The former Fox News host Tucker Carlson, declaring, “We’re back,” said on Tuesday that he was starting a new show on Twitter, a sign that negotiations to reach an amicable separation with the network, where he is still under contract, had broken down.
Mr. Carlson offered no details of when his new program would begin or what kind of content it would have. The many unanswered questions highlighted the uncertainties surrounding his future — a career in which he would be deprived of a prime-time platform on Fox News.
Among the possibilities: Fox could ultimately block any attempt by the host to return to a prominent role in conservative media.
A representative for the Fox Corporation, which has been engaged in negotiations over the details of Mr. Carlson’s exit from the network since he was taken off the air last month, had no comment.
On Monday, Mr. Carlson had a conversation with the Fox Corporation executive chairman, Lachlan Murdoch, to discuss a possible exit from the company, according to a person with knowledge of the meeting.
Mr. Carlson’s remarks on Tuesday, posted on Twitter — a platform run by Elon Musk, a provocateur in a similar mold as the combative, contrarian host — consisted of a three-minute monologue delivered directly to the camera. The video could violate the terms of his contract with Fox, which prevent Mr. Carlson from hosting a show on an alternate network.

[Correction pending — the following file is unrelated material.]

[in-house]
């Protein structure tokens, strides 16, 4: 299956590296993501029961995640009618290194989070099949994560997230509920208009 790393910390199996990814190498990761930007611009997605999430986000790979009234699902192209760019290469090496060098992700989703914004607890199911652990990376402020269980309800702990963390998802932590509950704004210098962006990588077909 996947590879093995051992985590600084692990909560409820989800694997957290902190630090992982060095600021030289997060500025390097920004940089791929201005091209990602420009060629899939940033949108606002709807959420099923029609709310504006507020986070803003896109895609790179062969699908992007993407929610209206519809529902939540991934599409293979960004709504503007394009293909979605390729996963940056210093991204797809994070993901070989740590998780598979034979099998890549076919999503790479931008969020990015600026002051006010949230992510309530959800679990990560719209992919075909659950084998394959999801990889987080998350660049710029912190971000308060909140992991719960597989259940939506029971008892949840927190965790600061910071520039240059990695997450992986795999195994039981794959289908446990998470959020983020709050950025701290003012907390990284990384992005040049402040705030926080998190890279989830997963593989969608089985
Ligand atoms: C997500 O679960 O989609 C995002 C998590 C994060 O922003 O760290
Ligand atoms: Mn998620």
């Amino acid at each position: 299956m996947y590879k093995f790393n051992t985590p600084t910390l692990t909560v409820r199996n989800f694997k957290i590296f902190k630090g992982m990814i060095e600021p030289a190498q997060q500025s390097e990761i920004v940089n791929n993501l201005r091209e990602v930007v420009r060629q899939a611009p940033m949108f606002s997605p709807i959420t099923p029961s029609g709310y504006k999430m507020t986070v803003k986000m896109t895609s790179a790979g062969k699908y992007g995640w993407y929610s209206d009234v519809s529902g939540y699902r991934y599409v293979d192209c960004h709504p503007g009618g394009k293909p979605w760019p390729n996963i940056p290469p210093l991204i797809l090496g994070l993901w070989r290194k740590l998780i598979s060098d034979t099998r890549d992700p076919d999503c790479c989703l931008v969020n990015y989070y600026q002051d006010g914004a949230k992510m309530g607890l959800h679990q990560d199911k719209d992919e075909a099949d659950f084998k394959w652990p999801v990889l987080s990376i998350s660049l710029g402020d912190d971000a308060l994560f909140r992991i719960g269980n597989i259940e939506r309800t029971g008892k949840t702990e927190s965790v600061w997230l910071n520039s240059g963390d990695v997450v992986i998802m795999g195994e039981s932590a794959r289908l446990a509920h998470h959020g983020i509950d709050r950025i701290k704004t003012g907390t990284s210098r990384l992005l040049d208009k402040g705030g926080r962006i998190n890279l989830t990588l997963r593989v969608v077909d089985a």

One way Fox could try to prevent Mr. Carlson from posting new videos would be to seek an injunction, said Andy Lee, an entertainment lawyer with Foley & Lardner. But the network would have to persuade a judge that Mr. Carlson was doing irreparable harm to the network, such as by damaging its reputation or disclosing sensitive information. It would also have to show a likelihood that it would win at trial, another hurdle.
Mr. Carlson would probably resist all those arguments and also argue that his Twitter videos were protected under the First Amendment.
“The burden is high for this remedy, but people get injunctions all the time,” Mr. Lee said.
Bryan Freedman, Tucker Carlson’s lawyer, did not respond to requests for comment.
In response to Mr. Carlson’s tweet, Mr. Musk posted on Twitter that “we have not signed a deal of any kind whatsoever.” He added that Mr. Carlson would be “subject to the same rules & rewards of all content creators.”
Mr. Carlson started the monologue on Tuesday with a critique of the news industry, which he said was incapable of telling the truth. And he appeared to issue a veiled threat to disclose what he’d learned about the inner workings of the various media companies where he held various roles over the course of three decades.
“After more than 30 years in the middle of it, we could tell you stories,” said Mr. Carlson, who eschewed his usual coat and tie for a button-up checkered shirt. He recorded the video from his studio in Maine, according to a person with knowledge of how it came together.
In the video, Mr. Carlson offered little in the way of explanation for what his new show might entail, saying only that it would resemble “the show we’ve been doing for the last six and a half years,” a reference to his 8 p.m. Fox News program, “Tucker Carlson Tonight.” Mr. Carlson said that “free speech” would be a major theme of the show, calling it “the main right you have.”